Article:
“What is that noise now? What is the wind doing?"

Illustration by  Rachel Tay , featuring a passage from Virginia Woolf’s  To the Lighthouse , as quoted in Eliza’s ‘ Ode to Autumn ’ last year.

Illustration by Rachel Tay, featuring a passage from Virginia Woolf’s To the Lighthouse, as quoted in Eliza’s ‘Ode to Autumn’ last year.

As far as I can tell, October is the grandest of the three siblings of autumn – September and November huddling round it to protect this exuberant middle-child. It is the one most associated with all that makes autumn good in my mind: the ‘dying splendour of the woods’, Hallowe’en, harvest, equinox. I’ve been surprised, however, at how November’s skeletal beauty has struck me this year. My life is trips to and from campus now, it seems, and these podcast-fuelled trips are almost always done in the dark. London has enclosed around me and the world has steadily become an L.S. Lowry painting of greys, blacks, and the occasional splash of warm colours in deep tones. I hurtle through the ground in the tube, spit out onto wet pavement. I rush with my scarf bundled around my neck to lighted windows and heated doorways. A murder of crows wouldn’t seem amiss amongst the heady mixture of gothic and brutalist architecture of Temple and the Strand at dusk.

             It seems a time for Hamlet, for brooding Danes, deeds done in the dark, madness and murder. I’ve found myself drawn back to Hamlet this year in a way I have never been before. Ruth Negga’s run as Hamlet at the Gate Theatre in Dublin even in a minute-long trailer form has made me pine for a trip across the Irish Sea more than ever. It seems the perfect answer to her performance as Ophelia opposite Rory Kinnear in the National Theatre’s 2010 production. This review that details Negga’s expressive eyes as she shoulders the increasing burden of the role will have to tide me over before they invent some kind of time travel and I can revel in another female Hamlet.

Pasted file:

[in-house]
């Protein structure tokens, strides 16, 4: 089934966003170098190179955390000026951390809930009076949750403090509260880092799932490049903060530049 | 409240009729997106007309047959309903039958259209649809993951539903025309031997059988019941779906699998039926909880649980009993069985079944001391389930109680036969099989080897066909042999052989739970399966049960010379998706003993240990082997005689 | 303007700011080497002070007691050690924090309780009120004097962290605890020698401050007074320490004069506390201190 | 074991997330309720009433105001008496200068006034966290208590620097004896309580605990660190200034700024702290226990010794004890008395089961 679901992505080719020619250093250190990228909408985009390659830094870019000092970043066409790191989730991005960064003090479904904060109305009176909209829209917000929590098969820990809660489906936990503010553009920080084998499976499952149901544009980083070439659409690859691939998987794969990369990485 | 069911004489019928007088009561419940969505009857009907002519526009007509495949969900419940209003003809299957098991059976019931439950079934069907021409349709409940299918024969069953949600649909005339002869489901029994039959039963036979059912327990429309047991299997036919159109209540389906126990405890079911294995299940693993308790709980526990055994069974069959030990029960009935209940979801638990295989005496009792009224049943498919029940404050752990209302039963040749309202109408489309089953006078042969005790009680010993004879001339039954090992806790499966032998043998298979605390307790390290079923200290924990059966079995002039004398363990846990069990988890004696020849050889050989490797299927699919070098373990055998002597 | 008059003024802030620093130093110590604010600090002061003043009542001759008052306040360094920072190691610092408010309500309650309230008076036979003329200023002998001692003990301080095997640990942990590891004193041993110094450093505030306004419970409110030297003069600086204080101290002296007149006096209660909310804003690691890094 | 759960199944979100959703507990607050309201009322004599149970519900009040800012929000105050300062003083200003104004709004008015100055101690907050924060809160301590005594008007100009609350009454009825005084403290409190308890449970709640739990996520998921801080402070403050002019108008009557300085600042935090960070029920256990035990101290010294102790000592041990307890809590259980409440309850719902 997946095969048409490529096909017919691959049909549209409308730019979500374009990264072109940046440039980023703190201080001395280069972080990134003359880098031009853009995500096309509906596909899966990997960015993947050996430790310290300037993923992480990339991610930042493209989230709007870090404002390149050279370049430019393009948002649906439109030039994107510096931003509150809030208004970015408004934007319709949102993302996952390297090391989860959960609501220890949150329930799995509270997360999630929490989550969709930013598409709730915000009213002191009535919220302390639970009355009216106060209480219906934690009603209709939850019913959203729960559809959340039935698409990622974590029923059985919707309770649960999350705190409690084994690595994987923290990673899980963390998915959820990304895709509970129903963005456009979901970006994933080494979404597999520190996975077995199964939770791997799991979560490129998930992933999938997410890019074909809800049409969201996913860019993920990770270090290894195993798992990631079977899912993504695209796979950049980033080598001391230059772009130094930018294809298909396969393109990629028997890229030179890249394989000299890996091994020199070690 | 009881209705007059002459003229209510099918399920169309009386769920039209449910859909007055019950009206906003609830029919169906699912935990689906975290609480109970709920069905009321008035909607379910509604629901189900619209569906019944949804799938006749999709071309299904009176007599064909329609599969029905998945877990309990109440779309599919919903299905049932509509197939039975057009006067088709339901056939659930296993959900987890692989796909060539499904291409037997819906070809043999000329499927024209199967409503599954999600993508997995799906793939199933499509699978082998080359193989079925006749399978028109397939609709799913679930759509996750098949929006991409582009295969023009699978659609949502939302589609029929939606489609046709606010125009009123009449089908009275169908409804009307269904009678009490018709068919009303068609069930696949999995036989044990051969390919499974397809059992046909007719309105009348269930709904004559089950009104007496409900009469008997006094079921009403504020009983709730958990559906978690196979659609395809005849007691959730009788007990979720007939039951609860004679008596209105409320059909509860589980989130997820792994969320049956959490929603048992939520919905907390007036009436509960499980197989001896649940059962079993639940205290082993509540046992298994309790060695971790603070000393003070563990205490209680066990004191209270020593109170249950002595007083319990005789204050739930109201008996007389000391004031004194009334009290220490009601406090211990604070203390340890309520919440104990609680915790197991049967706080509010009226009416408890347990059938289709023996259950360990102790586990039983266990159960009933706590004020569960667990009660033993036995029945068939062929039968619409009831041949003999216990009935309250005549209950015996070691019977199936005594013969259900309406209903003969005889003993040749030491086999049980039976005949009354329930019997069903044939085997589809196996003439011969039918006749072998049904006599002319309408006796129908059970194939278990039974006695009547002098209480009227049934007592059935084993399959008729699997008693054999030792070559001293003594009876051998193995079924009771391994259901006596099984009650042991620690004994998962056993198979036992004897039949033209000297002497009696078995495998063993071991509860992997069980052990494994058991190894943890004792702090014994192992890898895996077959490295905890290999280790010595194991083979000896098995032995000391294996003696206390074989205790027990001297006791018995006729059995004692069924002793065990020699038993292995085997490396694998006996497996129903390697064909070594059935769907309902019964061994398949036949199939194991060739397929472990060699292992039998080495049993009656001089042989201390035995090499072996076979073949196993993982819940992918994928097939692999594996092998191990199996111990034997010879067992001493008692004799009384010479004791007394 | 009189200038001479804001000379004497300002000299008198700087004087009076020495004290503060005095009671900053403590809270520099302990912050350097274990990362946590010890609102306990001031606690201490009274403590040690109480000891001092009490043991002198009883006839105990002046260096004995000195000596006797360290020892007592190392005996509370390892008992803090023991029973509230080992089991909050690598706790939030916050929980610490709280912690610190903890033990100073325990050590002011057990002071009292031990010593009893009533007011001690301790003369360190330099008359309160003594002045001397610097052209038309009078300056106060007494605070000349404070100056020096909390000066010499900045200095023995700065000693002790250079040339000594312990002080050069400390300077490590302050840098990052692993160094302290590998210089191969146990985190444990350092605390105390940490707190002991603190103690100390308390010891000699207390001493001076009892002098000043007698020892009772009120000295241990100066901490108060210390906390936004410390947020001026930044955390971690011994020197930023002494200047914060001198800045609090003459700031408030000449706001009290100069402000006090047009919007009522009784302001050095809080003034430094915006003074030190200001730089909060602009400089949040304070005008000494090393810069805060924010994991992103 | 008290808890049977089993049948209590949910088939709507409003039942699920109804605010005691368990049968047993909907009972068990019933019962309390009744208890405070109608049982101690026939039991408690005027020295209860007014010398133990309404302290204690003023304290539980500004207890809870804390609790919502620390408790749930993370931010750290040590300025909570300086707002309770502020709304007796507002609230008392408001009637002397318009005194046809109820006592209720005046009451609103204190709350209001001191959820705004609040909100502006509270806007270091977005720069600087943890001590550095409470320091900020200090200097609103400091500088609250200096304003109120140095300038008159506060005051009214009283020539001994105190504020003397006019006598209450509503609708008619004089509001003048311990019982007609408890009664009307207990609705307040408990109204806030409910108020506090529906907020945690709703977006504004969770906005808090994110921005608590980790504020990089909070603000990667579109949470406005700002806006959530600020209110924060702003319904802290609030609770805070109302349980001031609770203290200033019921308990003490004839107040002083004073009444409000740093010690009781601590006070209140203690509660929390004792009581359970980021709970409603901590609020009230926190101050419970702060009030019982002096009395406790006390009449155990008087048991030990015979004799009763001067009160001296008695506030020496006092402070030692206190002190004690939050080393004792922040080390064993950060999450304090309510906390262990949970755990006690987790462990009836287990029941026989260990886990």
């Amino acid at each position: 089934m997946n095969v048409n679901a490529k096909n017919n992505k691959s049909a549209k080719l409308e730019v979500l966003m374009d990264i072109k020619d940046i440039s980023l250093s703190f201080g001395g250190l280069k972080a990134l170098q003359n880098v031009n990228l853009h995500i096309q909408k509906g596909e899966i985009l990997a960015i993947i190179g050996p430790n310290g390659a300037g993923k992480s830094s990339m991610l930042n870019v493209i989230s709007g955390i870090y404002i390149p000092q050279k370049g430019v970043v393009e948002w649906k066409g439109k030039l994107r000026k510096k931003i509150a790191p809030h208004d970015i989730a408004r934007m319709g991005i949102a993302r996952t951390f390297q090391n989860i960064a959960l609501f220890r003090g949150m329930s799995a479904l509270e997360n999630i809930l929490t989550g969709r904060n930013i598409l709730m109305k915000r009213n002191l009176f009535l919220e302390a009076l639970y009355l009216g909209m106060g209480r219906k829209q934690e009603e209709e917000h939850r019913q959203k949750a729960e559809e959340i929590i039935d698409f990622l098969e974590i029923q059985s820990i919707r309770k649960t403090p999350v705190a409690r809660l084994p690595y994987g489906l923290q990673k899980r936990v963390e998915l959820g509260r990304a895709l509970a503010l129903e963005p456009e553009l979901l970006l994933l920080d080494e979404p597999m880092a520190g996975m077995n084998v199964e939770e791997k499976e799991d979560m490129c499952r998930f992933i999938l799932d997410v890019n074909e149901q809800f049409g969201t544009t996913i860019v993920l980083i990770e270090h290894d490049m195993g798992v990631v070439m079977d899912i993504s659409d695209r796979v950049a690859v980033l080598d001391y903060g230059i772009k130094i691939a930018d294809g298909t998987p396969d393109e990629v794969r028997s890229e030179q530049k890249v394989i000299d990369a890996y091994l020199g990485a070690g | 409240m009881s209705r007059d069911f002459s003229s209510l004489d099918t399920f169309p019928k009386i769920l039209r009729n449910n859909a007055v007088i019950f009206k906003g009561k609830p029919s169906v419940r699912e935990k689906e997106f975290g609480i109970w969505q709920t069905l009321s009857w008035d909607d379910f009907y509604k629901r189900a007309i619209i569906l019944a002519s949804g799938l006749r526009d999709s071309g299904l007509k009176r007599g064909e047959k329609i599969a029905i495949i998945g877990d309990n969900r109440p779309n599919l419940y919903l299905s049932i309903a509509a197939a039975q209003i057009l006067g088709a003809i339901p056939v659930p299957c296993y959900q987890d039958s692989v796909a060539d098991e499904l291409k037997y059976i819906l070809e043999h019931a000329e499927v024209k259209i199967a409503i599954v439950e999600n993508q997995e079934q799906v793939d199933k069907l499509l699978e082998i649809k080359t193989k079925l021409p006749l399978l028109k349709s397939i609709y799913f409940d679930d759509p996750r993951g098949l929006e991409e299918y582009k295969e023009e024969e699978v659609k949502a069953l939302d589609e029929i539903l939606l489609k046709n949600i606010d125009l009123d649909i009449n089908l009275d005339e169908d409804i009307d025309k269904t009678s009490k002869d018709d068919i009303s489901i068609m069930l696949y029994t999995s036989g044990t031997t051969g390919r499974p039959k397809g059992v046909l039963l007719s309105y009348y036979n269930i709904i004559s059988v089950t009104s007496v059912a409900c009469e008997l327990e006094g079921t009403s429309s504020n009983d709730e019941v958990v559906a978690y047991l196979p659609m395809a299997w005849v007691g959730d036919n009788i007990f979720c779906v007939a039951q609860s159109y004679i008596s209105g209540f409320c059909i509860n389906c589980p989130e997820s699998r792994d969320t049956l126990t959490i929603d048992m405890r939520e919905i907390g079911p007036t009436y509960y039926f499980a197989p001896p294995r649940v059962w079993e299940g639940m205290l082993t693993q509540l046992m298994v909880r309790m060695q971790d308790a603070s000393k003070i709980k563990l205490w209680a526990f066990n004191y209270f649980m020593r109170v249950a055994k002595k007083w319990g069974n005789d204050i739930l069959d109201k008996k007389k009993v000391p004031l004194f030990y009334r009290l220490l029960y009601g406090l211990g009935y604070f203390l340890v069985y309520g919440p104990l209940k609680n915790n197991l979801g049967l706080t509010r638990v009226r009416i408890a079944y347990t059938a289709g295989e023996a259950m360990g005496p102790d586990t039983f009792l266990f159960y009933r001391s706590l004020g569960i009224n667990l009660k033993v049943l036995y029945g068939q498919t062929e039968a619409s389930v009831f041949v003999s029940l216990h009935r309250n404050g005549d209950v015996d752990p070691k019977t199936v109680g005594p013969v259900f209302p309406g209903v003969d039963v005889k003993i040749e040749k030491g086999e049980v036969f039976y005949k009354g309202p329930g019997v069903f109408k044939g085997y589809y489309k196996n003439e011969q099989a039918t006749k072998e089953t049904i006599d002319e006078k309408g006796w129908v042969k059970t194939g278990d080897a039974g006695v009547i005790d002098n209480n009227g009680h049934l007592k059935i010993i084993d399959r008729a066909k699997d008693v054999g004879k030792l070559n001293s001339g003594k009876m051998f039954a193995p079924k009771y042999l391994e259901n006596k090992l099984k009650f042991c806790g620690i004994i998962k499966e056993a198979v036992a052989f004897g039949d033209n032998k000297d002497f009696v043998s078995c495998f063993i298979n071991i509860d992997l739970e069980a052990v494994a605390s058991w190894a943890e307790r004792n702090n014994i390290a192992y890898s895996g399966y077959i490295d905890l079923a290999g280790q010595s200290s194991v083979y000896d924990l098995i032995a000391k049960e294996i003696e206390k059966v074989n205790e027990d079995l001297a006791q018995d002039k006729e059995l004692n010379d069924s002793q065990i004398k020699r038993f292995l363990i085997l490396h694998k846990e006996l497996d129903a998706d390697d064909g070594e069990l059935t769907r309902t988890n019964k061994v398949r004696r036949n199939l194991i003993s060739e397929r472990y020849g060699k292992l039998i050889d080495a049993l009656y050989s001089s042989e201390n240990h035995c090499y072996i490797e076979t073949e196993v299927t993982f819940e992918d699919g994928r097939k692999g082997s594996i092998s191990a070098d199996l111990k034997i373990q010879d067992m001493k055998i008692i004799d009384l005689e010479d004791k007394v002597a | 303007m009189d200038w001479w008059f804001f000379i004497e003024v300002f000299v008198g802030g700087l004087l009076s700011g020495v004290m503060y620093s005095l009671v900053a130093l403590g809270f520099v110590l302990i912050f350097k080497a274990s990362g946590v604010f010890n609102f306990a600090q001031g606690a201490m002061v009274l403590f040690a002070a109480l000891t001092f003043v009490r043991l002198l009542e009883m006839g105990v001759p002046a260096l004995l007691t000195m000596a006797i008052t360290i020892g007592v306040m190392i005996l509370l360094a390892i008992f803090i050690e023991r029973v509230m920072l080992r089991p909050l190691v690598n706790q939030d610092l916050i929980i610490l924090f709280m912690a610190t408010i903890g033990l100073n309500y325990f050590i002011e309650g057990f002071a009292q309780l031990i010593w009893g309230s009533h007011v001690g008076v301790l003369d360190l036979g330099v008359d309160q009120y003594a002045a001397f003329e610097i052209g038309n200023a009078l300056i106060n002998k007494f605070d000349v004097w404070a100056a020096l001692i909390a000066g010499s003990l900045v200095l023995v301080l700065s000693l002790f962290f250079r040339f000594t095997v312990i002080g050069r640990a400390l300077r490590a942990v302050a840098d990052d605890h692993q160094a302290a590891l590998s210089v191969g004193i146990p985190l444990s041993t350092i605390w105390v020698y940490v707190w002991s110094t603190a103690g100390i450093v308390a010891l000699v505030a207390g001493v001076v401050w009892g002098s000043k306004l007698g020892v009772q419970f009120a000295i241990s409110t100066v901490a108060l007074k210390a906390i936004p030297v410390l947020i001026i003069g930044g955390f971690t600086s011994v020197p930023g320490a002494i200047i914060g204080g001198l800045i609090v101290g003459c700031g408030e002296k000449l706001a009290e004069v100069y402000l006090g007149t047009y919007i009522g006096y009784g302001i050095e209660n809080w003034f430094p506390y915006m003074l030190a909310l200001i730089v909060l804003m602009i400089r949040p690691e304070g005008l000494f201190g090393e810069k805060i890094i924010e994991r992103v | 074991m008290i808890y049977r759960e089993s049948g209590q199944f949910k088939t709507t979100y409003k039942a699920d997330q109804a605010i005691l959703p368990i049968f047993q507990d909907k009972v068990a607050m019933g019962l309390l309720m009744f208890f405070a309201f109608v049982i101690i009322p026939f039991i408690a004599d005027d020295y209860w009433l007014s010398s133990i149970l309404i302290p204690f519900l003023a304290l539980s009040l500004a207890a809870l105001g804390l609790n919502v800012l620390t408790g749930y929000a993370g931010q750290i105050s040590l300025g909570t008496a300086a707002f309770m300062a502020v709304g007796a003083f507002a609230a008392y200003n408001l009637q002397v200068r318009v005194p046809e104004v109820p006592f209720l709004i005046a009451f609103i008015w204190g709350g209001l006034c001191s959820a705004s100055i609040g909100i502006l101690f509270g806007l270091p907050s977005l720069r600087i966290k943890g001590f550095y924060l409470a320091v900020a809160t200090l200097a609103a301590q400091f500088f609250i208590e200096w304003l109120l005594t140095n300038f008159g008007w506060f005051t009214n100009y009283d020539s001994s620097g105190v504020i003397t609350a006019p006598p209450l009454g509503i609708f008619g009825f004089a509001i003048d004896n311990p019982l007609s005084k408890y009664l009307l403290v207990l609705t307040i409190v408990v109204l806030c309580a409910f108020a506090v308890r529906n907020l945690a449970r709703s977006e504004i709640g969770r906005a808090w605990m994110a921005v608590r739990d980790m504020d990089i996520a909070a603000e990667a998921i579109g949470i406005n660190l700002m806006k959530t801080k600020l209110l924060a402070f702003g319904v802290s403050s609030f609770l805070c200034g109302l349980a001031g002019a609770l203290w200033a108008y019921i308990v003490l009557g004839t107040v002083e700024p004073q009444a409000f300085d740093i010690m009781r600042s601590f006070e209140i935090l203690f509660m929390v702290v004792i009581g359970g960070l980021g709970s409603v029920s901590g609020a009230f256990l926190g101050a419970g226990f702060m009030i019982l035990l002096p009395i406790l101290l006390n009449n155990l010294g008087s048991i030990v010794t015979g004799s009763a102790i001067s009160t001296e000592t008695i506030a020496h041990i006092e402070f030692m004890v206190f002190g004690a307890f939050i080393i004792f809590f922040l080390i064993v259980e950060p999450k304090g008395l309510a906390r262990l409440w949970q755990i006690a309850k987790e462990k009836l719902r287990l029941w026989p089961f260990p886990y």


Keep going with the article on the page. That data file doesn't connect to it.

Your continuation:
Hamlet’s grand melancholy echoes the soaring voice of Hozier’s new music, another knife that seems to cut to the soul of November. His latest release is called ‘Movement’ and it’s a soaring and strange love song that relies, as Hozier often does, on a gorgeous tapestry of the classical, the biblical, folklore, and the language of love. It’s almost like T.S. Eliot’s poetry – another of November’s brothers in arms – that beats the drum of oddities, quiet mourning, and giddy observances of the world. If you haven’t seen it already, I wholly recommend watching the music video in which dancer Sergei Polunin twirls and spins through what looks like an abandoned power factory in the most agonised and beautiful way.

            November is a time for the strange, for the quietening of the landscape before the festivities of Christmas begin and inject purpose into the darkest months again. I’m enjoying it in a quiet way, attached as I am to the library and my books on sonnets, plays, and Danes other than Hamlet (I’m translating sections of Beowulf). I wish you a happy few weeks as we round out autumn and head into winter. I will leave you with this section of The Wasteland by T.S. Eliot that captures the energy I feel from this peculiar month.

 

I think we are in rats’ alley

Where the dead men lost their bones.

“What is that noise?”

                      The wind under the door.

“What is that noise now? What is the wind doing?”

                      Nothing again nothing.

 

      The Wasteland (II. A Game of Chess), T.S. Eliot.